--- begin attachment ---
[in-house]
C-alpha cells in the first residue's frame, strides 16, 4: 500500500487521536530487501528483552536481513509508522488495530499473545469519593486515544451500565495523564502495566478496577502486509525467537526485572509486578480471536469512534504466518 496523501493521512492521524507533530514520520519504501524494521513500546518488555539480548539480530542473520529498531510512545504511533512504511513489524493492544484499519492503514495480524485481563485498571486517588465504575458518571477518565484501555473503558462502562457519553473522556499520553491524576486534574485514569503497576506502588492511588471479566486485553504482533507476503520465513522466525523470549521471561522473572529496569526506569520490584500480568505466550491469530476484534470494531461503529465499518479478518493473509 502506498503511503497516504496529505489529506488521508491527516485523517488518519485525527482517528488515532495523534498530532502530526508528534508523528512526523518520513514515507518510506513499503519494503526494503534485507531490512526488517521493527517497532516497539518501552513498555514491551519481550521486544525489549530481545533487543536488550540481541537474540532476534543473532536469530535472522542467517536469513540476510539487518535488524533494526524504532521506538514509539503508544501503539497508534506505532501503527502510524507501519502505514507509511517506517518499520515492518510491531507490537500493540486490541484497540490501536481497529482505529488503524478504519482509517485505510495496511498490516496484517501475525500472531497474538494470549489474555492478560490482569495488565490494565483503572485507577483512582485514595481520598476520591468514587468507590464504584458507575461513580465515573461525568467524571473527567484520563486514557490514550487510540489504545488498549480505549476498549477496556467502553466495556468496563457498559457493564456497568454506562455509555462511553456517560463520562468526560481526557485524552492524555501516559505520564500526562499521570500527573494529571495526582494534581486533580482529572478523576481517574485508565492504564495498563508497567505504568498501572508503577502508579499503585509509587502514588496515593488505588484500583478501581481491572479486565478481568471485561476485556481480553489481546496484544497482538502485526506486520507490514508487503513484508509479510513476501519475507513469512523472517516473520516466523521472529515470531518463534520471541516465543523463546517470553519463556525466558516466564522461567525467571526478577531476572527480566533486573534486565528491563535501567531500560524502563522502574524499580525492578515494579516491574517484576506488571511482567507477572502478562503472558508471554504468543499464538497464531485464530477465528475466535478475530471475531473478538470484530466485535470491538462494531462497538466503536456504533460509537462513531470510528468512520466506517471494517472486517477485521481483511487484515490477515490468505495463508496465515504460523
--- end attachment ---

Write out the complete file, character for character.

[in-house]
C-alpha cells in the first residue's frame, strides 16, 4: 500500500487521536530487501528483552536481513509508522488495530499473545469519593486515544451500565495523564502495566478496577502486509525467537526485572509486578480471536469512534504466518 496523501493521512492521524507533530514520520519504501524494521513500546518488555539480548539480530542473520529498531510512545504511533512504511513489524493492544484499519492503514495480524485481563485498571486517588465504575458518571477518565484501555473503558462502562457519553473522556499520553491524576486534574485514569503497576506502588492511588471479566486485553504482533507476503520465513522466525523470549521471561522473572529496569526506569520490584500480568505466550491469530476484534470494531461503529465499518479478518493473509 502506498503511503497516504496529505489529506488521508491527516485523517488518519485525527482517528488515532495523534498530532502530526508528534508523528512526523518520513514515507518510506513499503519494503526494503534485507531490512526488517521493527517497532516497539518501552513498555514491551519481550521486544525489549530481545533487543536488550540481541537474540532476534543473532536469530535472522542467517536469513540476510539487518535488524533494526524504532521506538514509539503508544501503539497508534506505532501503527502510524507501519502505514507509511517506517518499520515492518510491531507490537500493540486490541484497540490501536481497529482505529488503524478504519482509517485505510495496511498490516496484517501475525500472531497474538494470549489474555492478560490482569495488565490494565483503572485507577483512582485514595481520598476520591468514587468507590464504584458507575461513580465515573461525568467524571473527567484520563486514557490514550487510540489504545488498549480505549476498549477496556467502553466495556468496563457498559457493564456497568454506562455509555462511553456517560463520562468526560481526557485524552492524555501516559505520564500526562499521570500527573494529571495526582494534581486533580482529572478523576481517574485508565492504564495498563508497567505504568498501572508503577502508579499503585509509587502514588496515593488505588484500583478501581481491572479486565478481568471485561476485556481480553489481546496484544497482538502485526506486520507490514508487503513484508509479510513476501519475507513469512523472517516473520516466523521472529515470531518463534520471541516465543523463546517470553519463556525466558516466564522461567525467571526478577531476572527480566533486573534486565528491563535501567531500560524502563522502574524499580525492578515494579516491574517484576506488571511482567507477572502478562503472558508471554504468543499464538497464531485464530477465528475466535478475530471475531473478538470484530466485535470491538462494531462497538466503536456504533460509537462513531470510528468512520466506517471494517472486517477485521481483511487484515490477515490468505495463508496465515504460523